ABOUT ME

I have been working on various aspects of Ranavirus biology since 2004. My focus has always been on amphibian ranaviruses, but I am interested in a broad range of affected taxa.

While my career has brought me to a place where my primary duty is the instruction of undergraduates, I do try to maintain my Ranavirus research through various collaborations.

I regularly mentor undergraduate research students on my own or in conjunction with other colleagues.

EDUCATION

RESEARCH INTERESTS

Ranavirus Community Dynamics

A long standing interest for me is how Ranavirus infections move and persist in amphibian communities.

2006 - 2010

Queen Mary, University of London, UK

Ph.D. in Biological Sciences

Ranavirus Phylogenetics

This is an active area of student oriented research. We are currently examining which of the 26 core Iridovirus genes are best suited for phylogenetic reconstruction in ranaviruses.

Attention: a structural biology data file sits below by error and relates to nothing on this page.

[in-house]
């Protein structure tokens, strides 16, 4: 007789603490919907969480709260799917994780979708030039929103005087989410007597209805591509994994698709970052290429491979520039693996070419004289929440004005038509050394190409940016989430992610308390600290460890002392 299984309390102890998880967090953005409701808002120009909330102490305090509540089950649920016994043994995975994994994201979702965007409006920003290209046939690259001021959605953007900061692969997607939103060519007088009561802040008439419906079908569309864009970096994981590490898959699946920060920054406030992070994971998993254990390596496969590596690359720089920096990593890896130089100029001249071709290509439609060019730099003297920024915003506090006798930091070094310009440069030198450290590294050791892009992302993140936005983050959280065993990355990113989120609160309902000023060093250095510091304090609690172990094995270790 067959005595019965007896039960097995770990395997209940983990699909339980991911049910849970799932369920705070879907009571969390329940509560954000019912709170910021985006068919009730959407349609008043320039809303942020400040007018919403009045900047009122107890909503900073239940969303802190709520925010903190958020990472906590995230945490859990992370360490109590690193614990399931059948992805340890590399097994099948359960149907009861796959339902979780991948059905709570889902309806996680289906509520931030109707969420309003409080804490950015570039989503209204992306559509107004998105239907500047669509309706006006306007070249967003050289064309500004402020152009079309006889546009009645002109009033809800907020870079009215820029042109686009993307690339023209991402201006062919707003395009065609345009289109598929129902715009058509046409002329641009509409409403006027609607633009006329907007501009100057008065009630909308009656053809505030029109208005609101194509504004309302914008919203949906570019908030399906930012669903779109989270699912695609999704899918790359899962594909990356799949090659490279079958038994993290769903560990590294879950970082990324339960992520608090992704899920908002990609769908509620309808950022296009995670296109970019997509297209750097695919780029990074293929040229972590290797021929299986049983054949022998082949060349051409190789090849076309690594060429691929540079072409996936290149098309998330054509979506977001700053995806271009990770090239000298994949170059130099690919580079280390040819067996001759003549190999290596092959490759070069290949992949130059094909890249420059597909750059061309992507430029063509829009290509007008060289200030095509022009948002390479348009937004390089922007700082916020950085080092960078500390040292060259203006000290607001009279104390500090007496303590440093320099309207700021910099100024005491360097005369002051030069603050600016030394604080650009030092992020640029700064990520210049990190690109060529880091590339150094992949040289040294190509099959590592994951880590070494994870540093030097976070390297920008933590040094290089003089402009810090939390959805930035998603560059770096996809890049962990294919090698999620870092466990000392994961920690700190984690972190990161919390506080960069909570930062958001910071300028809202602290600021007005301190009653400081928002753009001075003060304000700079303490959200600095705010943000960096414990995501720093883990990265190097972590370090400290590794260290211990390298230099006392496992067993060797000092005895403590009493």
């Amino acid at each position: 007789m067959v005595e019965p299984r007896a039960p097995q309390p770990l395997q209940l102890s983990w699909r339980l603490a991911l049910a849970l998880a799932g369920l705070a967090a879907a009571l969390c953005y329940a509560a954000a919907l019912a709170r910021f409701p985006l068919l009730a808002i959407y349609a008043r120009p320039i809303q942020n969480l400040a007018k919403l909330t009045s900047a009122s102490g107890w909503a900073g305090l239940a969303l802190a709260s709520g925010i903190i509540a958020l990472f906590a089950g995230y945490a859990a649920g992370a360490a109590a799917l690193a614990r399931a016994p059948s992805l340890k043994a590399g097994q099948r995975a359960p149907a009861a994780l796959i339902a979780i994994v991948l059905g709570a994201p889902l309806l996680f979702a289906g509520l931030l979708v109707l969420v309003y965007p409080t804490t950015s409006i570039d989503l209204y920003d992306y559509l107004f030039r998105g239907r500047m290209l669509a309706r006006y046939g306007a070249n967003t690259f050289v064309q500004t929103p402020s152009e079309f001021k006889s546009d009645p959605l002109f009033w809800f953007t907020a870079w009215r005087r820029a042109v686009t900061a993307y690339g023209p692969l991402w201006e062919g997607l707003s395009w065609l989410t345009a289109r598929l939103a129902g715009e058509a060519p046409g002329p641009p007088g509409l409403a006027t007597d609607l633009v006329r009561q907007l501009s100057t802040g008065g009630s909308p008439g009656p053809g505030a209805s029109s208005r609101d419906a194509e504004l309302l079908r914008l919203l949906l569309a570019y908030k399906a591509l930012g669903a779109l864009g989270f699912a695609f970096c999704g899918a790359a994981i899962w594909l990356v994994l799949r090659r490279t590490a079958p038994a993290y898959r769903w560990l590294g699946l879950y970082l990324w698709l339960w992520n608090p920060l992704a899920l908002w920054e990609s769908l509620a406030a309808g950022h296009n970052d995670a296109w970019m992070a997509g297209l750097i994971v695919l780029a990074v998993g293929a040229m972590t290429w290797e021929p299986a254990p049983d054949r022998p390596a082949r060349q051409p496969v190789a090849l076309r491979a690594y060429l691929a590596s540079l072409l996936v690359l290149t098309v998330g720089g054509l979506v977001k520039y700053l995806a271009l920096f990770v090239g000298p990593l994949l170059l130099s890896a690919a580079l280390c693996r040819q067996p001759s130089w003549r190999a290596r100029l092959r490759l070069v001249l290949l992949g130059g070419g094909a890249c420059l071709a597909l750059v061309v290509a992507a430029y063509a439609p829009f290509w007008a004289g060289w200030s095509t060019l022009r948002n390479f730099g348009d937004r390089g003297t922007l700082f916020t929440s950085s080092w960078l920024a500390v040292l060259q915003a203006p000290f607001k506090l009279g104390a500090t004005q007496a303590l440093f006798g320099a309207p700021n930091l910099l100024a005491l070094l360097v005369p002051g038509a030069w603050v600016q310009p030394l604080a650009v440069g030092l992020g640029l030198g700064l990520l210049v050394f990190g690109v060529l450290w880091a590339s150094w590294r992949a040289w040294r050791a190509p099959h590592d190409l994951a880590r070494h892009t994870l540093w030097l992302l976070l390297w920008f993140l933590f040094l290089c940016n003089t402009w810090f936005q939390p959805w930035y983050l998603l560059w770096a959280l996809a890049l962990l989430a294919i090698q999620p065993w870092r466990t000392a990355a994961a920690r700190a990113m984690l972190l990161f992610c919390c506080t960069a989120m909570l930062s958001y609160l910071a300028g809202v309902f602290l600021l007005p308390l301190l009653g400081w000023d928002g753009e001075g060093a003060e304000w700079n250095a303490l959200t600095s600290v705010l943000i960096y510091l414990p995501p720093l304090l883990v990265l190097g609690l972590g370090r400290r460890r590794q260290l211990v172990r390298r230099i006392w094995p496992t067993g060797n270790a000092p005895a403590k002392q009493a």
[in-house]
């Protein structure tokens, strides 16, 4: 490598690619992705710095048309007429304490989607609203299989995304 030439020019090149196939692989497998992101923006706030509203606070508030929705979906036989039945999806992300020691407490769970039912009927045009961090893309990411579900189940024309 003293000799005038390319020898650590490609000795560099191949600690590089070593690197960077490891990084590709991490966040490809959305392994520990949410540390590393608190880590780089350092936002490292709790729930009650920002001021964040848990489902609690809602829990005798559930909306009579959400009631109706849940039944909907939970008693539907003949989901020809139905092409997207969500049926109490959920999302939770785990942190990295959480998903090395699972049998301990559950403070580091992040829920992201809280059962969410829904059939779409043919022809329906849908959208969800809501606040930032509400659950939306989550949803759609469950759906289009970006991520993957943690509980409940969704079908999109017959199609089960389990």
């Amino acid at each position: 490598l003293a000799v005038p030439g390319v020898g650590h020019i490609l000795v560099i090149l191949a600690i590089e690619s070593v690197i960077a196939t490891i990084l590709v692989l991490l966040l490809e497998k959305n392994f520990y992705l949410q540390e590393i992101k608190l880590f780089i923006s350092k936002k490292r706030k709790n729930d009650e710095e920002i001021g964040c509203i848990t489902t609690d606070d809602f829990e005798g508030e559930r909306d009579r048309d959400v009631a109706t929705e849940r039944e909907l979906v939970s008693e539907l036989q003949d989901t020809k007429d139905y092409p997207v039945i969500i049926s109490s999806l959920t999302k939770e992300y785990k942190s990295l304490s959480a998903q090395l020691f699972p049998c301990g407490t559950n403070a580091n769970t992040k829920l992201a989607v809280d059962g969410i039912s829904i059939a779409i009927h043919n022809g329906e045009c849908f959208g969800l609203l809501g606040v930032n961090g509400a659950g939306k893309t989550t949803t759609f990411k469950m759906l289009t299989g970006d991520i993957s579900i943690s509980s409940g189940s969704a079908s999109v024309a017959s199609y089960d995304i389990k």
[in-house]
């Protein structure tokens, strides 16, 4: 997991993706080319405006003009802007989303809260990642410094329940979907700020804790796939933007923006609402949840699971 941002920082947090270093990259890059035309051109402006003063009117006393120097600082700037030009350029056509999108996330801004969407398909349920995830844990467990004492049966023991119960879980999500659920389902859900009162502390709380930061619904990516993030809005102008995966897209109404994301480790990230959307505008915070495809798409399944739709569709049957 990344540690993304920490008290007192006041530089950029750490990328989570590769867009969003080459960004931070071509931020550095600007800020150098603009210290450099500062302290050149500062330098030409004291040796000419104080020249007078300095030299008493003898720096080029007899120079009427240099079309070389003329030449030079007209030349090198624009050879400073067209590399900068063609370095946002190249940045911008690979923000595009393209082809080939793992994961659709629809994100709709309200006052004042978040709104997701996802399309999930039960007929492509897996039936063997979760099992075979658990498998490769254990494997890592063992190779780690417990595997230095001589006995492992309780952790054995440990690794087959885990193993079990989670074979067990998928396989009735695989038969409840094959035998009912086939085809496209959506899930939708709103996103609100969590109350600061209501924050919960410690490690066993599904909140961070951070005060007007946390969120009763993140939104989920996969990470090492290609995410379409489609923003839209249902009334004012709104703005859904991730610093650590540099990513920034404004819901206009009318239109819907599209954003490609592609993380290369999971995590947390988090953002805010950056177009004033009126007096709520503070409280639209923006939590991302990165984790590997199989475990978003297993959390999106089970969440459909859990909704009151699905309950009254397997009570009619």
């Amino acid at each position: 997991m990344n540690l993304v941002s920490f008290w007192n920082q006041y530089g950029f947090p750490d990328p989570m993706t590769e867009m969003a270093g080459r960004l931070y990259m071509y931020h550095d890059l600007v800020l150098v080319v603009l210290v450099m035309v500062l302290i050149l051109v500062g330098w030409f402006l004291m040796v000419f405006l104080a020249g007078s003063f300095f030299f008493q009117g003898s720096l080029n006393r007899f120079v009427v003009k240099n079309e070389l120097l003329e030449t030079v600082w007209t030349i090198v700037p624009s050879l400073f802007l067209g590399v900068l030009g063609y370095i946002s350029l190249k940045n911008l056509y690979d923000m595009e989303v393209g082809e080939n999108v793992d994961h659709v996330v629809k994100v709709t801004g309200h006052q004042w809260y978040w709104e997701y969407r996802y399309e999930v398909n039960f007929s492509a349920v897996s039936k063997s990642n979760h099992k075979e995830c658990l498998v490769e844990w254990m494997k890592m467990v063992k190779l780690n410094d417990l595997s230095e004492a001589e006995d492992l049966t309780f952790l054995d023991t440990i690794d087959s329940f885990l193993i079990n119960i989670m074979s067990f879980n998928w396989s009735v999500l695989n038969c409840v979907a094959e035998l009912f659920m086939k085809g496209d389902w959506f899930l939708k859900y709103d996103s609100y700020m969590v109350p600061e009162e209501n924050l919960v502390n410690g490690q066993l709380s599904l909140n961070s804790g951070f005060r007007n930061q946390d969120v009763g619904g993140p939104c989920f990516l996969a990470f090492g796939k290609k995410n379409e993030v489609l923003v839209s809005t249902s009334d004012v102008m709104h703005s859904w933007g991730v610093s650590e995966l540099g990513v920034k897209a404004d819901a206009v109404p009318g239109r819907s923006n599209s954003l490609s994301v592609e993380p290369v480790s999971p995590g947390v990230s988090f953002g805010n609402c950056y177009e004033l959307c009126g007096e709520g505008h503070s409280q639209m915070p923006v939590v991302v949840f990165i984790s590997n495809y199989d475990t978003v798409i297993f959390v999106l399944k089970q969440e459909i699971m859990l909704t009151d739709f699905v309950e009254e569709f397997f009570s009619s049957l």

Mathematical Ecology of Ranaviruses

Another long standing research interest for me is the examination of Ranavirus ecology and epidemiology using mathematical models. This research is done in conjunction with several colleagues from various institutions.

General Amphibian Biology

I am very interested in most aspects of amphibian biology, especially natural history. 

2004 - 2006

Trent University, Peterborough, ON, Canada

MSc. in Watershed Ecosystems

2000-2004

Queen's University, Kingston, ON, Canada

BSc.H. in Biology with Distinction

OTHER QUALIFICATIONS

2006 - 2010

Queen Mary, University of London, UK

Ph.D. in Biological Sciences

2015

B2 Scholars Program

2013

American Society for Microbiology – Burroughs Wellcome Fund Science Teaching Fellow

Aquatic Turtle Community Health

I am interested in the health of aquatic turtles, specifically looking for emerging infections and their effects at the community level. This work is done with several faculty collaborators. 

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